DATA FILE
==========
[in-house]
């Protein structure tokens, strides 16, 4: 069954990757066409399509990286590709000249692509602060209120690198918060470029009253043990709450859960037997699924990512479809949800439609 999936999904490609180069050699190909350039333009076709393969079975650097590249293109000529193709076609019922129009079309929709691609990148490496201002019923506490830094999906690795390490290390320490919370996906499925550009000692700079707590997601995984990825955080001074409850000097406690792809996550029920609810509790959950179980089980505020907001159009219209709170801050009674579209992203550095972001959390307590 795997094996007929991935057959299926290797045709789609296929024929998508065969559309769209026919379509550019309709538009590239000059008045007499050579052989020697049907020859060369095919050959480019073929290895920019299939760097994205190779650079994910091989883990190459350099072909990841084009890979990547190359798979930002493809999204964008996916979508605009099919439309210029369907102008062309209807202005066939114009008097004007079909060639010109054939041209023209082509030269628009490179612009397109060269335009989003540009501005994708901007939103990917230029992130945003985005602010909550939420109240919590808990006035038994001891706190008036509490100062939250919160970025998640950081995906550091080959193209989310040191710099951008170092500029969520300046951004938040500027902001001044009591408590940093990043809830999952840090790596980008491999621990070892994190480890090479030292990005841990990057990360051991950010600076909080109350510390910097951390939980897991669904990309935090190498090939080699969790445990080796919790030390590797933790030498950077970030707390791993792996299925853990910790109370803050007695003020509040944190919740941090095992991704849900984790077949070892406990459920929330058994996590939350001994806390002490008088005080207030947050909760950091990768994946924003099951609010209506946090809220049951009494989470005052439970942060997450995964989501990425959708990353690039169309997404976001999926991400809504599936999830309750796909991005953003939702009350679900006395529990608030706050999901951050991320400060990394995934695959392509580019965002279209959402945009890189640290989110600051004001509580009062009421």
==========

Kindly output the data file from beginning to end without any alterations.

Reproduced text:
[in-house]
């Protein structure tokens, strides 16, 4: 069954990757066409399509990286590709000249692509602060209120690198918060470029009253043990709450859960037997699924990512479809949800439609 999936999904490609180069050699190909350039333009076709393969079975650097590249293109000529193709076609019922129009079309929709691609990148490496201002019923506490830094999906690795390490290390320490919370996906499925550009000692700079707590997601995984990825955080001074409850000097406690792809996550029920609810509790959950179980089980505020907001159009219209709170801050009674579209992203550095972001959390307590 795997094996007929991935057959299926290797045709789609296929024929998508065969559309769209026919379509550019309709538009590239000059008045007499050579052989020697049907020859060369095919050959480019073929290895920019299939760097994205190779650079994910091989883990190459350099072909990841084009890979990547190359798979930002493809999204964008996916979508605009099919439309210029369907102008062309209807202005066939114009008097004007079909060639010109054939041209023209082509030269628009490179612009397109060269335009989003540009501005994708901007939103990917230029992130945003985005602010909550939420109240919590808990006035038994001891706190008036509490100062939250919160970025998640950081995906550091080959193209989310040191710099951008170092500029969520300046951004938040500027902001001044009591408590940093990043809830999952840090790596980008491999621990070892994190480890090479030292990005841990990057990360051991950010600076909080109350510390910097951390939980897991669904990309935090190498090939080699969790445990080796919790030390590797933790030498950077970030707390791993792996299925853990910790109370803050007695003020509040944190919740941090095992991704849900984790077949070892406990459920929330058994996590939350001994806390002490008088005080207030947050909760950091990768994946924003099951609010209506946090809220049951009494989470005052439970942060997450995964989501990425959708990353690039169309997404976001999926991400809504599936999830309750796909991005953003939702009350679900006395529990608030706050999901951050991320400060990394995934695959392509580019965002279209959402945009890189640290989110600051004001509580009062009421």